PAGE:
As I write this letter, I know that some of you will already have turned away, swayed as you are by the media’s representation of supporters of traditional Christmas desserts as conservative blowhards who just need to get with the times. But if you’ve lasted past the headline, do stick with me, and soon you will understand why we should, as Australians, all vote no to pavlova at Christmas and return to the traditional dessert of Christmas pudding with custard.
For those of us who value a traditional Christmas dessert and are dismayed by the casual acceptance of pavlova, I’d like to say you’re not alone. I stand with you, and it’s time to say no. No to cookbooks featuring pavlovas, all made pretty and acceptable to sell, some of which you might even find under your Christmas tree. No to cooking shows, some of which don’t even mention a traditional Christmas pudding in their eagerness to show how “progressive” they are with their beaten eggs and cream.
Time to say no to school cooking classes teaching our Australian children that pavlova is just as appropriate for a Christmas dessert as pudding. Did you know that my son’s teacher even told him that he could make a Pavlova and serve it for Christmas, totally ignoring that we are a traditional dessert family, and undermining our values. It’s deplorable how sneaky pavlova lovers can be.
I get it. You like pavlova. Some of you are allergic to the wheat in flour, and some of you just don’t like those weird little bits of peel, and others among you might just like both, but there’s something so selfish about the way that you expect other people to cater for your dietary preferences as though they’re normal and okay.
And it’s not as though I’m going to make you eat the Christmas pudding. You do have a choice here. You can have Christmas pudding or you can have nothing for dessert. Totally up to you, and totally legitimate choices. I’m not even saying pavlova is a bad thing. You can have your pavlova, and you can even have it at Christmas. Just not for dessert. You can wait a few hours and eat it later, or have it the next day if you like, as long as you’re not cheapening the pudding I made by trying to serve it for dessert. Call it supper, or morning tea. Just not dessert. It’s close enough to the same thing anyway, isn’t it? And be happy that I’m allowing you to serve pavlova at all. Back in my mother’s day, it would have been unheard of.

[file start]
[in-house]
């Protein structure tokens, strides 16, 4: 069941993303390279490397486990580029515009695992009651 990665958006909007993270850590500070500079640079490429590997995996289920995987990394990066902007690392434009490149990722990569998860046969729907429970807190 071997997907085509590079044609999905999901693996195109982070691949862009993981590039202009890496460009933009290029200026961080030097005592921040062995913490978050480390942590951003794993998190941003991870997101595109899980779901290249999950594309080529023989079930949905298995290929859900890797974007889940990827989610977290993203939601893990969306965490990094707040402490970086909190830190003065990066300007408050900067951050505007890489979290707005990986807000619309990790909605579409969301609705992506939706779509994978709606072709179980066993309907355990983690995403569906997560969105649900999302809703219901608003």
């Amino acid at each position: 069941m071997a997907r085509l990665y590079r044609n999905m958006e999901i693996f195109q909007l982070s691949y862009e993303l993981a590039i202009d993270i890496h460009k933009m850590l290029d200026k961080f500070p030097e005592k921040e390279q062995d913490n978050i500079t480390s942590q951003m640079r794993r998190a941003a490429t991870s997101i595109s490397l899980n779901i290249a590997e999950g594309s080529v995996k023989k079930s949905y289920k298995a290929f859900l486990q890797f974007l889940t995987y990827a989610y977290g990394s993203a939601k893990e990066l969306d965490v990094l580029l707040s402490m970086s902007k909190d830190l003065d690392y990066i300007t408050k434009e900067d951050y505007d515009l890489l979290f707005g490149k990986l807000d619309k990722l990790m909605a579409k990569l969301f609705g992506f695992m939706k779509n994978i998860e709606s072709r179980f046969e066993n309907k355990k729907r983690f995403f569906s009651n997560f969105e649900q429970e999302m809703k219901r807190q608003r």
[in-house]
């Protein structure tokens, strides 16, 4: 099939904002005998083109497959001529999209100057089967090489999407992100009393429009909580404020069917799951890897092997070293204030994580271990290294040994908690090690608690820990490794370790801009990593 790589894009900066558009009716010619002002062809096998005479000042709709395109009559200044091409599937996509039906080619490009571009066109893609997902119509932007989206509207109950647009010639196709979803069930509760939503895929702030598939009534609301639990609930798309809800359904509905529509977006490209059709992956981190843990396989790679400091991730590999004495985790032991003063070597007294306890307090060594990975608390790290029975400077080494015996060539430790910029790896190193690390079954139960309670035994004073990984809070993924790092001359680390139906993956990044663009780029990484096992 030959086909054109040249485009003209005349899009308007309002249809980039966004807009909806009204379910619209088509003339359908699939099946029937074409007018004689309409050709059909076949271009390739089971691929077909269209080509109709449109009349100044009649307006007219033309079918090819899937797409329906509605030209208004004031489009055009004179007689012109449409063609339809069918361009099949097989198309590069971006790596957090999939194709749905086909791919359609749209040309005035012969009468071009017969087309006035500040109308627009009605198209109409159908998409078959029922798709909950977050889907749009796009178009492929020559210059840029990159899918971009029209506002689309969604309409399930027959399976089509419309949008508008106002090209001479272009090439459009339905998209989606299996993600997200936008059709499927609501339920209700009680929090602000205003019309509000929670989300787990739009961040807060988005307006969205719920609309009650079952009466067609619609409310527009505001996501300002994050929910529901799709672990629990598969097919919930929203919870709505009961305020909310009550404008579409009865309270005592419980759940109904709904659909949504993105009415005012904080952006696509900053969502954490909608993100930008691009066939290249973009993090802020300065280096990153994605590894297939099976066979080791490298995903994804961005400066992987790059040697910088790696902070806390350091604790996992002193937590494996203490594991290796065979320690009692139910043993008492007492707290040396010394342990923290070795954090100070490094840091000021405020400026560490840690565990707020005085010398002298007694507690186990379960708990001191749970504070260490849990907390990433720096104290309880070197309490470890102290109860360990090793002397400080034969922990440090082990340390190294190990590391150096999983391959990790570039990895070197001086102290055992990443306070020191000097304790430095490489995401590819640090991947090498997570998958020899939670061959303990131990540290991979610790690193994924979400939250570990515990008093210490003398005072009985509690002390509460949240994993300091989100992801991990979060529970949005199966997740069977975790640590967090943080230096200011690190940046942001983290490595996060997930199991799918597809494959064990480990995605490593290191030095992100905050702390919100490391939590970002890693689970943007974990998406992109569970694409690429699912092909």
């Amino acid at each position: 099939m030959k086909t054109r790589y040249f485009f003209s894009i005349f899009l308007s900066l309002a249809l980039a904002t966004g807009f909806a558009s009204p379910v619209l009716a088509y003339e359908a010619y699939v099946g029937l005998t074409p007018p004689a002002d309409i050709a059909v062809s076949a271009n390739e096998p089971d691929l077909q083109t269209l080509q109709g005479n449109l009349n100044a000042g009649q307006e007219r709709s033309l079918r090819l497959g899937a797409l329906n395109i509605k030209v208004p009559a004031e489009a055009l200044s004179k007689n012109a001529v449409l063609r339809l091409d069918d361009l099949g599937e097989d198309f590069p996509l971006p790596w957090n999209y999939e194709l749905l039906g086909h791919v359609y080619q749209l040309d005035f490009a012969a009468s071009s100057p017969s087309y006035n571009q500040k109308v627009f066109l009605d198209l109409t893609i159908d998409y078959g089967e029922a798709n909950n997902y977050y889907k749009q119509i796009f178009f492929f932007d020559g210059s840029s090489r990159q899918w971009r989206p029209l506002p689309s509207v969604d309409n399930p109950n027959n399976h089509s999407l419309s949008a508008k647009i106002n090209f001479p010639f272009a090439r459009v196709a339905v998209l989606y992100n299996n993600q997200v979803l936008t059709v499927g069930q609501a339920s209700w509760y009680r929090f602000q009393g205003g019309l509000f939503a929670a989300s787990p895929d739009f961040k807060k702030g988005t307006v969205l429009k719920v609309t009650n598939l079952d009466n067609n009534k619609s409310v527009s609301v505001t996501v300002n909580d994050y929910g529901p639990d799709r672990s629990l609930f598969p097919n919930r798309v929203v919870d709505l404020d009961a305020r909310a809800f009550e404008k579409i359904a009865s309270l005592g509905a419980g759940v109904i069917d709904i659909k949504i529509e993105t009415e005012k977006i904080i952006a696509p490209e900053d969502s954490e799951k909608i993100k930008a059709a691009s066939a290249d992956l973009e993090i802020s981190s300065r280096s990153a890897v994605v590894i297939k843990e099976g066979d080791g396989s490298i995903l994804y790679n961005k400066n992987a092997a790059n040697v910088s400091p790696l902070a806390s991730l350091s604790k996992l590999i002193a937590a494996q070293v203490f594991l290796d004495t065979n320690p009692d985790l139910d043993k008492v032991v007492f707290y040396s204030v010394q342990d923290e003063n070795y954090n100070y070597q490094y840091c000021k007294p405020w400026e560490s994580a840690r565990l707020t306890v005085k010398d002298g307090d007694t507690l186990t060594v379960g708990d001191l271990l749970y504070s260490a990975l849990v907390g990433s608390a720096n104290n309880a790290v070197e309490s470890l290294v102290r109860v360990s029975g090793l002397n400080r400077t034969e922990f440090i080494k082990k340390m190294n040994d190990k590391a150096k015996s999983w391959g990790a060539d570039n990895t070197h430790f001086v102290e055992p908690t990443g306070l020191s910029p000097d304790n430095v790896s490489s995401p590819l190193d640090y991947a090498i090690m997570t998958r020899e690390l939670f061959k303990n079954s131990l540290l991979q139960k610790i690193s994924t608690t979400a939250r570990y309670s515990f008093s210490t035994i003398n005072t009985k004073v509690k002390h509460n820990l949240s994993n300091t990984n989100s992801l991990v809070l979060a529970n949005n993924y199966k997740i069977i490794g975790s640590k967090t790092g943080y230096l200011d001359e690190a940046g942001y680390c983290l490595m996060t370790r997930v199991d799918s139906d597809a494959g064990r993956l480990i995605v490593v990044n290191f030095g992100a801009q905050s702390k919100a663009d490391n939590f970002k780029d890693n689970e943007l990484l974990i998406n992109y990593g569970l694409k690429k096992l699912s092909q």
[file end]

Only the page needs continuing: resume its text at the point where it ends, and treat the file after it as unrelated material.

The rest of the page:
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Christmas pudding is traditional. I mean, we have always served pudding at Christmas. At least since Victorian times, which is close enough. And the bible makes it clear that Jesus is pro-fruit. There was that one time that he cursed a fig tree when it didn’t have any figs on it, and there are mentions of fruit all through the bible.
He didn’t say a single thing in favour of meringue. And before you pavlova-lovers start insisting that not saying anything bad about meringue means he’s okay with it, let me stop you right there, because there is a definite anti-pav reference in the book of Exodus. If you can’t eat meat and dairy together, and you can’t prove to me that your eggs are pareve, well, it’s pretty obvious that by carefully cherry-picking my argument and stretching biblical rules to make them mean what I want them to mean, that pavlova is off the table.